BBC:  Iran’s leaders harness media power by Sebastian Usher  


The internet has provided a big challenge for the Iranian authorities in their efforts to control information.

It is now the main forum for dissident voices in Iran. Millions of Iranians have access to the internet and there are thousands of Iranian blogs.

In response, the government has adopted one of the most sophisticated internet censorship systems in the world - comparable to that used in China.

Only a handful of newspapers remain that voice alternative views to the conservative establishment

Officially, internet filtering is to block what the Iranian government sees as pornographic or immoral material. In practice, it also clearly tries to block sites with political content.

One of the reasons why the internet has become such an important medium for opposition or reformist voices in Iran is due to the crackdown on the press that hardliners have carried out in the past few years.

If a page on a political website takes a long time to load, the government may be “throttling” the bandwidth to a trickle.

Hear what the Citizen Media Law Project had to say on this topic:

Crash Diet: Text-Only Browsers as Tonic for Iranian Internet Throttling


For years, the Iranian government has had to deal with the pesky problem of citizens trying to use the Internet to access information from the outside world. The powers that be usually go about solving this problem in a hamfisted way, banning huge swaths of the internet or shutting down access entirely. But unsophisticated filters, that block searches as basic as “woman,” can and have been defeated by Iranians employing both proxy sites and anti-filtering software (interesting side note, one such package was authored by the Falun Gong.)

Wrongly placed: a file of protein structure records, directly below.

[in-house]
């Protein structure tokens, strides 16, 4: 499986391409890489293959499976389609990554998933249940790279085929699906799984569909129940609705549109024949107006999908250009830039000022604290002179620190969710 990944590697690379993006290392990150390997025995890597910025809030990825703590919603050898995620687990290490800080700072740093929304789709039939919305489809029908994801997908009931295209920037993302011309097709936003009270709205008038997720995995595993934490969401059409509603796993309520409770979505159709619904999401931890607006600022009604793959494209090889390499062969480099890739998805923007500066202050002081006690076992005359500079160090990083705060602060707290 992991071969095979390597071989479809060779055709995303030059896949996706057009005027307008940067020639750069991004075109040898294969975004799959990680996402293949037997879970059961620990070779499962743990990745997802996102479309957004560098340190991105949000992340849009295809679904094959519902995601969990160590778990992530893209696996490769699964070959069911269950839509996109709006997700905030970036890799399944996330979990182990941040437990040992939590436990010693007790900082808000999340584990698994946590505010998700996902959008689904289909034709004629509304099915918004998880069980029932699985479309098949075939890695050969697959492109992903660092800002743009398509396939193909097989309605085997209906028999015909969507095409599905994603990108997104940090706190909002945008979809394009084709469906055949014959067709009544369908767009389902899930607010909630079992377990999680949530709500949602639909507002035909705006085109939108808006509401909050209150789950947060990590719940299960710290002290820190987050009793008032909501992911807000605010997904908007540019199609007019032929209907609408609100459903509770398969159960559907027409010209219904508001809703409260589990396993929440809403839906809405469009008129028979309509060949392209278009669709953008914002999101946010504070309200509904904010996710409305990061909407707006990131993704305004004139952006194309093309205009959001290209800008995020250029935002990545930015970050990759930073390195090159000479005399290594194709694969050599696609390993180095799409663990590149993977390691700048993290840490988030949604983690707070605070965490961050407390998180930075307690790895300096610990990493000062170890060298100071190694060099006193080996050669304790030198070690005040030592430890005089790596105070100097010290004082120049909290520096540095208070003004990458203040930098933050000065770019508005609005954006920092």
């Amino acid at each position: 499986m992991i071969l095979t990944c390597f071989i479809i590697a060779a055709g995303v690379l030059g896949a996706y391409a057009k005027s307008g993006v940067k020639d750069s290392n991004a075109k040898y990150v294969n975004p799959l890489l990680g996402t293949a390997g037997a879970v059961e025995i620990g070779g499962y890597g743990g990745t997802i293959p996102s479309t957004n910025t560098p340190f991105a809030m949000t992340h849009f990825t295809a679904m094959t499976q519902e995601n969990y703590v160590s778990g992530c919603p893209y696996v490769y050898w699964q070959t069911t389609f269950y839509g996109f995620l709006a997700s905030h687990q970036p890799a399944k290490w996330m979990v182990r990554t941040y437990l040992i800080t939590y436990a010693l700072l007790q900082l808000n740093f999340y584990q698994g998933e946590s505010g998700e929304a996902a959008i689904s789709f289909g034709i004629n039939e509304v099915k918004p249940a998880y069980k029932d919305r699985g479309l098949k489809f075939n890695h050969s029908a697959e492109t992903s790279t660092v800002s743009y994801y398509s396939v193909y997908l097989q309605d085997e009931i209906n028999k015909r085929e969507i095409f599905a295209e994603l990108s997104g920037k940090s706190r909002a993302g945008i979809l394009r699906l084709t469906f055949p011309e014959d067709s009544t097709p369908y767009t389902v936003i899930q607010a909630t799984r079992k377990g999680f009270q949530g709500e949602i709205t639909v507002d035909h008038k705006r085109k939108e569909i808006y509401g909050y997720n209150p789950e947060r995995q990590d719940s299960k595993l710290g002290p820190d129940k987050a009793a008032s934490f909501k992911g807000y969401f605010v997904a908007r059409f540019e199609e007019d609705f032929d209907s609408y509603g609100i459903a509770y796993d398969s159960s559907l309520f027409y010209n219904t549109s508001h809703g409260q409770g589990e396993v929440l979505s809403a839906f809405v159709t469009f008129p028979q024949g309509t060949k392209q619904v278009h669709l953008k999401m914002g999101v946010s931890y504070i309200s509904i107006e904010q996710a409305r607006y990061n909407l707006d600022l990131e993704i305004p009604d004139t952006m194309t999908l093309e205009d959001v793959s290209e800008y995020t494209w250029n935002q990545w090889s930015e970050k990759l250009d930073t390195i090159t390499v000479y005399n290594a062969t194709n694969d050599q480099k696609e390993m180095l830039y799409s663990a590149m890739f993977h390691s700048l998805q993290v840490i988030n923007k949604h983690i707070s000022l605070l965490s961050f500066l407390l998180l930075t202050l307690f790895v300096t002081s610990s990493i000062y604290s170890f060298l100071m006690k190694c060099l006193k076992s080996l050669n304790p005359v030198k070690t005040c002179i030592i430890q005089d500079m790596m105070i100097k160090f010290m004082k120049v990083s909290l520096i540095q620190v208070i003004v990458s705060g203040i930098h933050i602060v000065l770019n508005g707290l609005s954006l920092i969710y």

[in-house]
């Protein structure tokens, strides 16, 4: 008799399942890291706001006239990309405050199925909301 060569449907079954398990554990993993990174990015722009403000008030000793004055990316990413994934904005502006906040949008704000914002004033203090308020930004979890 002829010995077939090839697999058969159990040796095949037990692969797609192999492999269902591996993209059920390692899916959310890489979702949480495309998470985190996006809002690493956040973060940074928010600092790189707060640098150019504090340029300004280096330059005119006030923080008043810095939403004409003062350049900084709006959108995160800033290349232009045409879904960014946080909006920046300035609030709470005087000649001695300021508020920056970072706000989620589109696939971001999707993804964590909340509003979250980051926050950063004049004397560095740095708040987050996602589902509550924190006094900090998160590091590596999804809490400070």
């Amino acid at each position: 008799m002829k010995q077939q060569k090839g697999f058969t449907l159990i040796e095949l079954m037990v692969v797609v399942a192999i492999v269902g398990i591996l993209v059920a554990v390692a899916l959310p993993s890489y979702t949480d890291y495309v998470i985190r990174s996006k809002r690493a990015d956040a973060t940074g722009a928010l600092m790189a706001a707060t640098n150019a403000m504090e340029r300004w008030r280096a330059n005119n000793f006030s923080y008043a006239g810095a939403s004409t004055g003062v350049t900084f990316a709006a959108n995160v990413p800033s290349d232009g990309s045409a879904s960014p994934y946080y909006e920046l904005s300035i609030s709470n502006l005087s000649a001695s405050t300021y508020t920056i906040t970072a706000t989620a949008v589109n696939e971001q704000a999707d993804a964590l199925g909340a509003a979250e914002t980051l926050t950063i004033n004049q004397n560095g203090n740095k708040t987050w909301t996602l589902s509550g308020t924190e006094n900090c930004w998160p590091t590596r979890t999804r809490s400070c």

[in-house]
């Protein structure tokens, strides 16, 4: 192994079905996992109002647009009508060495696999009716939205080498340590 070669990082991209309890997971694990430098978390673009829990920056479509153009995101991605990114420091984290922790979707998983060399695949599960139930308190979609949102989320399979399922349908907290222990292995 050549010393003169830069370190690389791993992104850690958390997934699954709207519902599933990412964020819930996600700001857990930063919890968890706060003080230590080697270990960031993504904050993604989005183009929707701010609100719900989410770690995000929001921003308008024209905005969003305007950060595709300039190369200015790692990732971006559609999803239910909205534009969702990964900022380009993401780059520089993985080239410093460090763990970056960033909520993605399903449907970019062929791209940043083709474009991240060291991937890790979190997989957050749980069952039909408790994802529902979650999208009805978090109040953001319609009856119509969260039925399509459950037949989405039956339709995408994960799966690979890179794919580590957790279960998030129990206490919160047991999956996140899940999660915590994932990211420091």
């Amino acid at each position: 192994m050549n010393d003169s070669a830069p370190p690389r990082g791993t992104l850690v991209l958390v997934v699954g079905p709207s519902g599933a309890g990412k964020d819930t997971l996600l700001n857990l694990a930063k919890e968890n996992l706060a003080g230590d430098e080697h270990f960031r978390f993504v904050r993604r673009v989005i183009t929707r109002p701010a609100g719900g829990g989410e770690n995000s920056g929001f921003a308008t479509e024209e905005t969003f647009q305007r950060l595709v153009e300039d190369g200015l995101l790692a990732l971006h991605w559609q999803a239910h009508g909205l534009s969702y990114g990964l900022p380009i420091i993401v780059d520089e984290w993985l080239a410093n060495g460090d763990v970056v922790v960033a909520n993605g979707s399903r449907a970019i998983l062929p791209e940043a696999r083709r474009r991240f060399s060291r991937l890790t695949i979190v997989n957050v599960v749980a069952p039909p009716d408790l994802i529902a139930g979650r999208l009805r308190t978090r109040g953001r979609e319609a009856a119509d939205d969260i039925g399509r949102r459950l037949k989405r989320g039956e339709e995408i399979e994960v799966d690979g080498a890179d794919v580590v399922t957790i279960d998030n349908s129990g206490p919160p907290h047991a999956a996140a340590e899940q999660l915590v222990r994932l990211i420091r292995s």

But the issue recently has become acute due to outcry over the latest “results” for the “election” of the next Iranian president, and the censors (like the Borg they are) have adapted. Now, the WSJ reports that the government appears to be “allowing the Internet to operate, albeit at a slower speed, while using a more centralized approach to blocking specific Web sites.” This cripple-not-kill approach has the advantage of allowing the government to “say it didn’t disconnect the Internet, but the reality is you can’t really use it.” Throttling the Internet seems like an ideal way of stifling use without dirtying your hands.

Newspapers, TV and Radio are Easy to Control

Governments can easily control the traditional media. They can appoint friends to high media positions, fire journalists, etc., but they can’t control the blogs. If you have to wait a little longer for that page to load, just remember that there are people who don’t want you to read it!